The frequency of cases has led to the creation of the development of a new government body, the Crown Prosecution Service.

U.K. police forces are arresting at least three individuals everyday for sending offensive messages, the Daily Mail reported.

These arrests include claims of harassment through text, hoax threats, and social media comments, which led some officers to say that they are wasting their time and resources tackling Internet squabbles when they could be focusing more on what they consider serious crimes.

“You will always have one or two serious incidents of harassment and bullying on Facebook and the like but for the most part it’s petty stuff,” a North Wales officer told the Daily Mail. “It takes up a lot of time and the normal result is advice from us to all parties to grow up.”

It is currently illegal for anyone in the U.K. to send an obscene or “grossly offensive” message through electronic means, even if you only send it privately to one person or repeat a message from another person under the Communications Act 2003.

Police made at least 4,098 arrests between 2009 and the middle of 2012, according to statistics from 22 of the 43 police forces in England and Wales. More than 2,000 of those people were charged, fined, or given caution by the courts. In many of the cases, police simply told the parties involved to stop using those particular social networks or to unfriend their abuser.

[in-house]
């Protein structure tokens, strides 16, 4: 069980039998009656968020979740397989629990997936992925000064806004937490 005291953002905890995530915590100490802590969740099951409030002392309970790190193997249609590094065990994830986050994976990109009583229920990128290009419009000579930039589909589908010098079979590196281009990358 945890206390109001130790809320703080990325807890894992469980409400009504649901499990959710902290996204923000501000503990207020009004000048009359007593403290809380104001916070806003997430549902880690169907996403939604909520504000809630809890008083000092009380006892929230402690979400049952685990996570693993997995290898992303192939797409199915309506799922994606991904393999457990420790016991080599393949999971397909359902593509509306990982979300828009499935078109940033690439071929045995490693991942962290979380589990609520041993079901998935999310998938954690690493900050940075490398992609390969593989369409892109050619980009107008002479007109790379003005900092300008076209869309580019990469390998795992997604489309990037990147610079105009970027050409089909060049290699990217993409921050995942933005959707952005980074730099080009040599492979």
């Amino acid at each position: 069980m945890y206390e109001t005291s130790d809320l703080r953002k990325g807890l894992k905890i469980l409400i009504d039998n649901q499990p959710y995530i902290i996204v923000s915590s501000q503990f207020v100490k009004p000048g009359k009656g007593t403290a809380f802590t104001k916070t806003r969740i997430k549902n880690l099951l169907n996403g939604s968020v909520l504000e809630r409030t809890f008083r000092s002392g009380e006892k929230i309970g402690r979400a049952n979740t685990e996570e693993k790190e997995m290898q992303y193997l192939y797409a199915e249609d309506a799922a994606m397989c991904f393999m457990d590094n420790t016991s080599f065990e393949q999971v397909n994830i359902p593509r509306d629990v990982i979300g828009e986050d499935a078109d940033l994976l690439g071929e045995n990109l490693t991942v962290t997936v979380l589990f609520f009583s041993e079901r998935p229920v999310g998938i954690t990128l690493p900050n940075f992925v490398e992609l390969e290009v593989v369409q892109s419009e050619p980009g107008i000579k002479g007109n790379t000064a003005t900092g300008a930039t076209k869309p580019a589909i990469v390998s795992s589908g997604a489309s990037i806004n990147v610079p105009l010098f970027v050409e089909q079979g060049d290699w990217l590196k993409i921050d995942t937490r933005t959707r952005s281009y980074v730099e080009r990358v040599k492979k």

Simon Reed, the vice chairman of the Police Federation of England and Wales, is worried that the police forces won’t have the the proper resources needed to monitor what is said on the Internet.

“If we show too much willingness and get involved in every squabble, we’re setting ourselves up to keep doing this because it will be expected,” Reed said.

Reed still wants the police to focus on social media cases that involve homophobia or racism.

The frequency of cases in which U.K. residents were found guilty of posting malicious content online in recent months has led the Crown Prosecution Service, which serves as Britain’s prosecution body, to work on its own set of guidelines for policing social networking sites, such as Facebook and Twitter. They hope to publish the guidelines by Christmas.

The Football Association (FA) is now in the process of issuing its own guidelines for the England National team players, after giving Chelsea defender Ashley Cole its largest social media fine in FA history for using a derogatory team in a tweet.

The U.K has had a wave of cases involving citizens posting offensive material online. One man was sentenced to 12 weeks in prison over jokes about a missing 5-year-old while another got 240 hours of community service for saying that “all soldiers should die and go to hell,” according to Reuters.

Photo via timsnell/Flickr


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